No ordinary Joe; Marshfield doctor continues to leave mark on medical science
By Kris Leonhardt
MARSHFIELD – A longtime Marshfield physician continues to leave his mark on medical science, as he celebrates a 50-year history with the Marshfield Clinic health system.
Dr. Joe Mazza grew up in modest surroundings in northeastern Pennsylvania. A first-generation American, he grew up in the coal fields of Pennsylvania in a family of five. His father worked as a tailor to provide for the family, and he and Joe’s mother ensured that their children had a proper education.
“I had the good fortune of getting a scholarship to go to a small private school in Pennsylvania,” Mazza said.
“I started out in engineering, and then got interested in biology and physics. And, because I had so many theology courses, mother thought I was prime for the ministry.
“When I told her that I wanted to go to medical school, she was disappointed, because she knew we didn’t have money for tuition.”
When considering higher education options, Mazza had interviews on the East Coast and one in Chicago.
“They always asked you, ‘Where are you going to get the tuition?’ The pat answer was always ‘Well, I’m going to borrow the money,’” he recalled.
“About two weeks after I interviewed at Loyola University in Chicago, I got this wonderful call from administration that there were two organizations in downtown Chicago that were going to pay my first two years of tuition.”
After four years of medical school, Mazza did an internship with the Cook County inter-city hospital. There, Mazza was enthralled by the spectrum of illnesses in which he encountered.
“You saw everything. It was just incredible,” he said of the 3,600-bed hospital.
Mazza then began a five-year fellowship program in hematology and internal medicine at the Mayo Clinic.
“By the time I completed my fellowship, we had our fourth kid,” he recalled.
Dr. Mazza and his wife, Ginny, a retired pediatric nurse, then looked for a place to raise their family, and after three visits to the clinic, ultimately settled on central Wisconsin where he took a position at the Marshfield Clinic.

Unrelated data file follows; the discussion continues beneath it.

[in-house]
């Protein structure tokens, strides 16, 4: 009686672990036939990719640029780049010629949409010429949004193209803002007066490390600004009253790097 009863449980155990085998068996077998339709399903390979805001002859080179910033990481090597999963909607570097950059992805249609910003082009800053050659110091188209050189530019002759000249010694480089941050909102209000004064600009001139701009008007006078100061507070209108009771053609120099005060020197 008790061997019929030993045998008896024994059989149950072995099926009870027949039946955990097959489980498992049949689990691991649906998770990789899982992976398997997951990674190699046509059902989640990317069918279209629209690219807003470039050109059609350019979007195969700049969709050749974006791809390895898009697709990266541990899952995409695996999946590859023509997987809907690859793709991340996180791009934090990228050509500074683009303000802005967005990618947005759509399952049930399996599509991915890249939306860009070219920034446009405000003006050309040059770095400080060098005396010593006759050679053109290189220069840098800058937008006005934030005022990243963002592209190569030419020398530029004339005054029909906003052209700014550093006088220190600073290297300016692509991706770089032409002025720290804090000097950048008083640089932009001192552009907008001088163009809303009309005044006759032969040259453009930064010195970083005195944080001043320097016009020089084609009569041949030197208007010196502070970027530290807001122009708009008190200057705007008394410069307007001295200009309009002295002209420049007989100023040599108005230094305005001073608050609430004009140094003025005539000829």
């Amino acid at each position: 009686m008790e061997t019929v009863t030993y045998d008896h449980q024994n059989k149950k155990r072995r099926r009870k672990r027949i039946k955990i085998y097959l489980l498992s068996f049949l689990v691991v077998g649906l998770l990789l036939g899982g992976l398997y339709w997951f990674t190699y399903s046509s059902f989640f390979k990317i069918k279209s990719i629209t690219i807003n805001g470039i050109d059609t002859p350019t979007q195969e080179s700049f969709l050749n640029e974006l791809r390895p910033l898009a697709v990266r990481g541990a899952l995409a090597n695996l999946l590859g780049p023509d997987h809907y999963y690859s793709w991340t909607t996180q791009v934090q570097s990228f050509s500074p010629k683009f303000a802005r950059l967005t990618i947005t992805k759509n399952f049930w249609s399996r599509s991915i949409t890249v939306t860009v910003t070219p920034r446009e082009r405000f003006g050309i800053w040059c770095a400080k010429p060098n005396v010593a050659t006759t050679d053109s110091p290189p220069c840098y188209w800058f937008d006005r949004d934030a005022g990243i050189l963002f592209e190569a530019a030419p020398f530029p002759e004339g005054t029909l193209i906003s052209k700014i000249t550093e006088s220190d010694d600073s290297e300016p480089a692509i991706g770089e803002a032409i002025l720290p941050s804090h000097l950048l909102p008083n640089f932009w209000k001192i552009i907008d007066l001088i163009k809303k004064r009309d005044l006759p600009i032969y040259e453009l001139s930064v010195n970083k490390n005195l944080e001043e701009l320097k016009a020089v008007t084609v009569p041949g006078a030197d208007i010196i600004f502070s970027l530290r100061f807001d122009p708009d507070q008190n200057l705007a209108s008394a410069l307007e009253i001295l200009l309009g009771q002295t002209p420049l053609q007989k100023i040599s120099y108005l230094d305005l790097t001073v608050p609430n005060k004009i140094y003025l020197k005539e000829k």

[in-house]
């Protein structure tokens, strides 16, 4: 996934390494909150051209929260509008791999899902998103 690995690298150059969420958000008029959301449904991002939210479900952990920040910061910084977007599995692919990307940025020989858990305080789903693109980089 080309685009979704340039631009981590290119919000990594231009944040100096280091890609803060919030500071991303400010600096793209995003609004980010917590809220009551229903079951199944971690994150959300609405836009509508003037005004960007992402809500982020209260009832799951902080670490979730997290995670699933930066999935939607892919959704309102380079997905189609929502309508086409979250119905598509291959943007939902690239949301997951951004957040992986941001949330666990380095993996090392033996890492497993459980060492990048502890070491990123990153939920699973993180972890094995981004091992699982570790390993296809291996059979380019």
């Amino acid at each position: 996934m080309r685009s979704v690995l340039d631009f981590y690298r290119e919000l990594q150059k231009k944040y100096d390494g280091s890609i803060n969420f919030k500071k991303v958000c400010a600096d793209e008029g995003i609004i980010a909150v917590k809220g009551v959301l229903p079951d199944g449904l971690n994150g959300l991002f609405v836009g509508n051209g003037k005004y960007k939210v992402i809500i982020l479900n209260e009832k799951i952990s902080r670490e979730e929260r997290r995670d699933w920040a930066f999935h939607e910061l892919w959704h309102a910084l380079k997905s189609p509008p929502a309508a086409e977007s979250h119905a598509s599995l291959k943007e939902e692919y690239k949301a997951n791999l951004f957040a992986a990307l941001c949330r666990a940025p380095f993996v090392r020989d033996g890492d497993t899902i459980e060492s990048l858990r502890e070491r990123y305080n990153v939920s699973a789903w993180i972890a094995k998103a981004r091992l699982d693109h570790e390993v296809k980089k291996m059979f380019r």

In 1970, he joined the clinic staff as a medical oncologist/hematologist. In 1992, he was named the director of medical education.
Mazza served as assistant director of the internal medicine residency program for 18 years and became the director of the medicine/pediatric program in 1996.
“One of my proudest moments during my career was when I was selected to be the director of Medical Education,” Mazza said in a Marshfield Clinic staff interview. “My passion for learning and teaching has never wavered or been dampened through the years. I have always felt a compelling responsibility to impart my knowledge to others through teaching.
Dr. Mazza then continued teaching in residency programs, while mentoring in research.
“When I stopped seeing patients, I was given the opportunity to shift learning needs to the Research Institute,” Mazza added. “Technology had put the biosciences on the fast tract, and I could not have found a more dedicated group and better learning environment to continue my need to continue learning medical science.”
In 2018, as an emeritus researcher, he hit a defining moment when he reached over 150 published peer-reviewed scientific manuscripts, in addition to three published books.
Mazza has also received Mastership in the American College of Physicians and served as the college’s governor for the state of Wisconsin. In addition, he has served on the review boards of several peer review medical journals.
Dr. Mazza just completed his fourth book with a former colleague at the Marshfield Clinic and Research Foundation.
He and his wife, Ginny, reside in Marshfield.